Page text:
Analysts generally agree that a second and more important mistake behind the AMT’s recent expansion is related to President Bush’s 2001 and 2003 tax cuts, which, ironically, reduced regular income tax without changing the way AMT is calculated, thereby giving the top 1% income earners in the US the most benefit. In other words, by reducing regular tax rates, the 2001 and 2003 tax cuts effectively reduced the income tax paid by households whose regular tax rates are higher than AMT rates. More than 90% of households that reported Adjusted Gross Income (AGI) in excess of $500,000 evaded paying AMT because their regular tax rates are higher than AMT rates, and they are the primary beneficiaries of the 2001 and 2003 tax cuts. Contrastingly, over 90% of upper-middle and middle income households whose AMT is calculated after taking the AMT exemption ($44,350 for single filers, $66,250 MFJ or widowers, and $33,125 MFS), disallowing credits for dependents, medical expenses, state and local taxes, and and other itemized deductions, made up the deficit in the government’s tax revenue created by the reduction in the regular tax rate.

By the numbers, in 2004 (latest complete data on AMT available from the IRS post the 2001 and 2003 cuts), of 132,226,042 tax returns sampled, 3,096,300 were subject to AMT, divided by AGI as follows: 4,714 had no AGI (0.15%); 5,809 had AGIs under $25,000 (0.18%); 14,821 had AGIs between $25,000 and under $50,000 (0.47%); 244,461 had AGIs between $50,000 and under $100,000 (7.9%); 1,095,242 had AGIs between $100,000 and under $200,000 (35.4%); 1,529,159 had AGIs between $200,000 and under $500,000 (49.4%); 149,042 had AGIs between $500,000 and under $1 million (4.8%); and 53,052 had AGIs of $1 million and over (1.7%)!

Naturally, no discussion about tax can be totally devoid of politics. The so-called AMT mistake has been a big boon for the federal government’s coffers. Increases in the AMT rate notwithstanding, which until recently had popularly been viewed as an equalizing tax on the very rich, Republican and Democratic administrations alike have reaped billions in increased revenues without appearing to raise income taxes. However, under assumptions that existing tax credits, like the child credit, would remain in place, “by 2013, the AMT alone would actually raise more revenue than the regular tax alone.”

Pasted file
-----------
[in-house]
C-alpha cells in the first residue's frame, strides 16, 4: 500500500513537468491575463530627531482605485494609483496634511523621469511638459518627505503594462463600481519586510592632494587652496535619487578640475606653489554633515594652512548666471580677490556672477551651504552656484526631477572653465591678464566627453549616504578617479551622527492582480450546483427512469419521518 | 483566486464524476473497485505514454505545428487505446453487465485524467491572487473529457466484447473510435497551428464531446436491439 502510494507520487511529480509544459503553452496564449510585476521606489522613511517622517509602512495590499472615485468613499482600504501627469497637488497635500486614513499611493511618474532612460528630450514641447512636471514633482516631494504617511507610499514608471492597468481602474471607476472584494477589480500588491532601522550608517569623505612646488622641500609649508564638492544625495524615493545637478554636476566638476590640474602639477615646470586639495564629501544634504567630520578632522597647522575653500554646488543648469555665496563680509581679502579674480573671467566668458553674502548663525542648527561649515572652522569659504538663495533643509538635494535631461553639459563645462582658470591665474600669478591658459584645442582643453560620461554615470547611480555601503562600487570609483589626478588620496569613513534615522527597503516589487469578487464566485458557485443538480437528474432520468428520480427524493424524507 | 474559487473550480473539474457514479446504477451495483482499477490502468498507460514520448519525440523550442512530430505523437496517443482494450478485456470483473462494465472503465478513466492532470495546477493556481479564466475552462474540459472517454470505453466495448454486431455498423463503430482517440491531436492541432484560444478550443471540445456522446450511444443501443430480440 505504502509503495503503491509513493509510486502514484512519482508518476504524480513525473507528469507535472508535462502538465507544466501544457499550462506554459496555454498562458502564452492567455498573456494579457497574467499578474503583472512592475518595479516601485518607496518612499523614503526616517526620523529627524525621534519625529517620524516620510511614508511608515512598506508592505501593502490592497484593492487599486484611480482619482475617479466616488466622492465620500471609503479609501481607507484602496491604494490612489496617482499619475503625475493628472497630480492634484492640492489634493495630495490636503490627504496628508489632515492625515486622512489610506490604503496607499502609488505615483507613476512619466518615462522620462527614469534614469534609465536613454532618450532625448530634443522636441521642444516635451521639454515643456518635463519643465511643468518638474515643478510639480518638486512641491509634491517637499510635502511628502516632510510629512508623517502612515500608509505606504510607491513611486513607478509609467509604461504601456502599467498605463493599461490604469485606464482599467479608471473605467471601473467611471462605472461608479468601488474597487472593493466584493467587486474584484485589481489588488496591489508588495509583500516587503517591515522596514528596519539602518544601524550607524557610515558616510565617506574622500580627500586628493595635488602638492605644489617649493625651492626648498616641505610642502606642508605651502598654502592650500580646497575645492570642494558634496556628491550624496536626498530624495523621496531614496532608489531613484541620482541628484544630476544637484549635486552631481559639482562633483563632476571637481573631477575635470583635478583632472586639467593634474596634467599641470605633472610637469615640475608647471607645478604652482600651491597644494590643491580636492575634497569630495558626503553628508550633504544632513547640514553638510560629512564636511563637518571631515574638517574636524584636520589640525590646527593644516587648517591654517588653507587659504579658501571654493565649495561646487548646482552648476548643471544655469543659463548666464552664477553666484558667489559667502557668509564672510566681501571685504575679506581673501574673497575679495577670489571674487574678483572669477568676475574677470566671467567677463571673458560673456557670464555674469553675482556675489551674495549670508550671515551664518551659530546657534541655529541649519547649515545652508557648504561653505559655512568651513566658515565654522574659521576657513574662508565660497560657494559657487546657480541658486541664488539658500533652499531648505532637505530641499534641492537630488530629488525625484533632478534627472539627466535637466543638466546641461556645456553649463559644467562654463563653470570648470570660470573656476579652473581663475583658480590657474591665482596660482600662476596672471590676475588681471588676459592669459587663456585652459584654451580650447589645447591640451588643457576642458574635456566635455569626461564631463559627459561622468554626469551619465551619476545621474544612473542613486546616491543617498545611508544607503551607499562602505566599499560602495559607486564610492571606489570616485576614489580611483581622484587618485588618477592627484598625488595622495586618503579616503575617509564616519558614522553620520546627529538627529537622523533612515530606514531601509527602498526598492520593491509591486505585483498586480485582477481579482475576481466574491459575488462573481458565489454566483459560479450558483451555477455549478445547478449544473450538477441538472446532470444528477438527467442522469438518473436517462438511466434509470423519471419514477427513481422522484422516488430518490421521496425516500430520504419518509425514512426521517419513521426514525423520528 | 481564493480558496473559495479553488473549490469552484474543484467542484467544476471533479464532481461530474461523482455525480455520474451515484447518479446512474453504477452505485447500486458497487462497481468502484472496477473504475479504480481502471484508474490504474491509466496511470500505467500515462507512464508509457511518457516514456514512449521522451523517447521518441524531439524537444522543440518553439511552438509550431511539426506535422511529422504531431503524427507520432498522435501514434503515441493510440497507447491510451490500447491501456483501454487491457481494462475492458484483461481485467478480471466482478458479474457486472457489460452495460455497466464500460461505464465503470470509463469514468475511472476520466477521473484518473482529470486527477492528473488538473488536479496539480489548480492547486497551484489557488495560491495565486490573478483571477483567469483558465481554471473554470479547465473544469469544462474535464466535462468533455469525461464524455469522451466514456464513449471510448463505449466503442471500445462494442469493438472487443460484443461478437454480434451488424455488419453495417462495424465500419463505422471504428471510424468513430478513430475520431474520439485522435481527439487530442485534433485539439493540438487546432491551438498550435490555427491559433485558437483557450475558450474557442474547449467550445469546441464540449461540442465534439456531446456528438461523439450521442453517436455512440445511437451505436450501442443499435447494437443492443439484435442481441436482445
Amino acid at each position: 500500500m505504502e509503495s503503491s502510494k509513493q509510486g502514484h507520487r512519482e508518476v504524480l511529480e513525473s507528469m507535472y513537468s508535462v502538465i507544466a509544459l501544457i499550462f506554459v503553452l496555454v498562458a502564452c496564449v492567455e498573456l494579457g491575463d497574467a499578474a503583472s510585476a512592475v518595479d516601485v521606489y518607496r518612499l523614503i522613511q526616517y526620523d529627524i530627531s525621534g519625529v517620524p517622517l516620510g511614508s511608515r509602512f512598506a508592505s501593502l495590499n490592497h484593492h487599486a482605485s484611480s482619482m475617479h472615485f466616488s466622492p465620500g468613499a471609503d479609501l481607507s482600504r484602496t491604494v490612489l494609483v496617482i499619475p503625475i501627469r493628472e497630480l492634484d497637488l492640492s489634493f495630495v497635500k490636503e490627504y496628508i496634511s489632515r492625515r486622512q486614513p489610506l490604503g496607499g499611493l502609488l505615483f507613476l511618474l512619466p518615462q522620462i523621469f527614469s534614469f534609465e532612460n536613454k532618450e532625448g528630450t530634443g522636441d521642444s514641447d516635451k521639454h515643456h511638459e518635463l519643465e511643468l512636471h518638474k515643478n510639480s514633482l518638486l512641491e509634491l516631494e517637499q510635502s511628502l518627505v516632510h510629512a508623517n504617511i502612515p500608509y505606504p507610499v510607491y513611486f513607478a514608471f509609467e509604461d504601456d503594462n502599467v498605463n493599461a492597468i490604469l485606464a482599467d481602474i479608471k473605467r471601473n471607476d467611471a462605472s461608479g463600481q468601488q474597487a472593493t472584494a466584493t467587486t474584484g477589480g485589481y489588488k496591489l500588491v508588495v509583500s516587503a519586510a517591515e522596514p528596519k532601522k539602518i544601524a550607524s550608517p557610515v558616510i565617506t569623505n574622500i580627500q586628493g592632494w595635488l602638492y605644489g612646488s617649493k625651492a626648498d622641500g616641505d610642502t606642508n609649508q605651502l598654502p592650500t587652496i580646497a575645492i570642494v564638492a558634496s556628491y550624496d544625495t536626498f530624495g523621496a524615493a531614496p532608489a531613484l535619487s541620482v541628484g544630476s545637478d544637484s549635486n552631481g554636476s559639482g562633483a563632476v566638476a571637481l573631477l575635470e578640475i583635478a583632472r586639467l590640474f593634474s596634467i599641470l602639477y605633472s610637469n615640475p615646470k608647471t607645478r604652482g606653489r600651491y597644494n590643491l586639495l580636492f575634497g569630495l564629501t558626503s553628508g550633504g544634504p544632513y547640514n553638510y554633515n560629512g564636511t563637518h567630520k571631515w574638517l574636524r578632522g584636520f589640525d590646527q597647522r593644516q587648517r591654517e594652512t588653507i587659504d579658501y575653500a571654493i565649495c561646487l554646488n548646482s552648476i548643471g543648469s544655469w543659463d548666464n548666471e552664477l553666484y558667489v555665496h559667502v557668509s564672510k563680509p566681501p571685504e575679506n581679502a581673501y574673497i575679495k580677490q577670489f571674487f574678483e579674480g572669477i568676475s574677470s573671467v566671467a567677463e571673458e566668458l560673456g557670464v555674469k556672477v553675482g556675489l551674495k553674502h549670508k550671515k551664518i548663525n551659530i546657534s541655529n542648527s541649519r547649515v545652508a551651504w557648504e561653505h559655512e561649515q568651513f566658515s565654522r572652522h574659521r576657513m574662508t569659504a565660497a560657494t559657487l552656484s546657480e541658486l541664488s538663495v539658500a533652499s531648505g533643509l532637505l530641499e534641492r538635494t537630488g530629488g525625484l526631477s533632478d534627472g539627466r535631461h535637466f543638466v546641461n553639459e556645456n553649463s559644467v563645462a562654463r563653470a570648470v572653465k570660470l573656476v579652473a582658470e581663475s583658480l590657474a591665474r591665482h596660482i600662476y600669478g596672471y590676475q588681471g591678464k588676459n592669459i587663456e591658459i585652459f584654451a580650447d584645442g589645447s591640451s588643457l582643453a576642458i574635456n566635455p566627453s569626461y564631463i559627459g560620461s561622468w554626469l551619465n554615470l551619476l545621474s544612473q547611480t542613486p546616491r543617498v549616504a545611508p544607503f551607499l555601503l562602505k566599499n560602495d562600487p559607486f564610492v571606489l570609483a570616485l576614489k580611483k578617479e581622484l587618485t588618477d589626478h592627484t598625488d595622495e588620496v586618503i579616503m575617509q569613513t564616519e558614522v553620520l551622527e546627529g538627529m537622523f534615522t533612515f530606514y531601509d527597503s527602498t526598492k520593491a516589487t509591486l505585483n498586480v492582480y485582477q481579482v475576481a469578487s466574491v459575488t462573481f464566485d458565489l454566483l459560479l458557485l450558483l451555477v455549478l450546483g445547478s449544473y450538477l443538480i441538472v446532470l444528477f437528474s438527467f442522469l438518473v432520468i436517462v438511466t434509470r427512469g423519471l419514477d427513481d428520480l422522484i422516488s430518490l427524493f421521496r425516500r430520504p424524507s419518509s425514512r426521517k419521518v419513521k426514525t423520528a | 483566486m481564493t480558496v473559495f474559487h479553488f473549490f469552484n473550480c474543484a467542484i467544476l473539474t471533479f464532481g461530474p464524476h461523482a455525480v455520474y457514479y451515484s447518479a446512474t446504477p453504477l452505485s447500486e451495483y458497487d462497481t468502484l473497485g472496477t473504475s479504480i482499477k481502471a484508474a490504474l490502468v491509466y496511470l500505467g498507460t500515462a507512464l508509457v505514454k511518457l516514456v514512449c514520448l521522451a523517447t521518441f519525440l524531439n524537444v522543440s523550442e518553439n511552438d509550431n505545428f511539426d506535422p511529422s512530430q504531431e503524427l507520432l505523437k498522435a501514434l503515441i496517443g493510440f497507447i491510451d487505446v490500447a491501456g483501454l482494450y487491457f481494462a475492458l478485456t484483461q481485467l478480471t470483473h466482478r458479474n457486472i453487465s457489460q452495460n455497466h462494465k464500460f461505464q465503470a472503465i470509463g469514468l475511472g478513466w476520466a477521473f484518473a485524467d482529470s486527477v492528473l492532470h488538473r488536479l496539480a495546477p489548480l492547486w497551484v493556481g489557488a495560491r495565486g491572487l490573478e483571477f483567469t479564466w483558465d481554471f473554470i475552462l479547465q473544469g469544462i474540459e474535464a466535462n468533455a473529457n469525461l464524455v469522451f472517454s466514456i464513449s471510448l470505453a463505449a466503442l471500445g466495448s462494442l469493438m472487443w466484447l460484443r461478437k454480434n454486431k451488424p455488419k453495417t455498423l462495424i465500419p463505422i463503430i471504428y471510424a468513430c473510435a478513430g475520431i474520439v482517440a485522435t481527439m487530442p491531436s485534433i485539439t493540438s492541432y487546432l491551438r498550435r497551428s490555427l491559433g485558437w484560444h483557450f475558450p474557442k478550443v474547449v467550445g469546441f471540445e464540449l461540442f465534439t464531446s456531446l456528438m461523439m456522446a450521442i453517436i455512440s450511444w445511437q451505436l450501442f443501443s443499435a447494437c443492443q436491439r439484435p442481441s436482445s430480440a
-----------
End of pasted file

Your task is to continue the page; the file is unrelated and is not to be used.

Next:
As in 1969, the United States was at war in 2007. Unlike 1969, there was relatively no outcry when congress failed to “fix” the AMT till the last minute, and, unlike 1969, money does not appear like the no. 1 fighting word in America, as there seems to be little repercussions over a tax that has outlived its intended purpose. If the federal government's intent had been to raise the income tax on middle-income households, then compounding the burden in complicated and costly rules does not constitute a sound economic policy; but the American people's relative complacency about the way AMT has apparently been exploited to effectively fund upper-income households' tax cuts points to uncharacteristic apathy towards the government's ineptitude, deep-rooted corruption, cynicism, or subservience to a combination of interests that embody these and other uncomplimentary traits.

Recent criticisms of the present tax system range from those who lament their smaller proportionate tax, in comparison to taxpayers earning substantially less, to those who think that they are paying too much tax, irrespective of comparative earnings. Ideas for fixing the US tax system range from implementing a complete overhaul of the present tax code to those who aim to abolish the income tax system.

Proposing an eleventh hour one-year fix that shields millions of Americans from an average $2,000 tax assessment, congress’ so-called “fix”, however, has not changed the trend established since 1969: increasing the AMT tax rate while decreasing the AGI subject to the tax. No longer the equalizing tax on the rich, this complex set of rules determining how to calculate AMT, requiring middle-income Americans to tabulate two calculations before totaling their tax liabilities, has now paid for the tax cut upper-income Americans have received since 2001. There are many proposals for fixing the AMT mistake and for relieving the federal government from its subsequent addiction to the revenue; but, unless the tax is either abolished or indexed to affect the taxpayers originally targeted by its introduction in the tax code, middle income taxpayers will continue to tote a disproportionate burden of a questionable political agenda.

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Friday, December 7, 2007

Retiring 401(k) Plan Fees

In all business transactions,
pay for performance.
Pity the Wall Street Banker! Earlier this month, I heard that their bonuses were expected to fall $200,000 on average, from $2 million. After all, by many accounts, this year’s equity market hasn’t performed as expected. But then I read about the latest record-setting Wall Street bonus payout.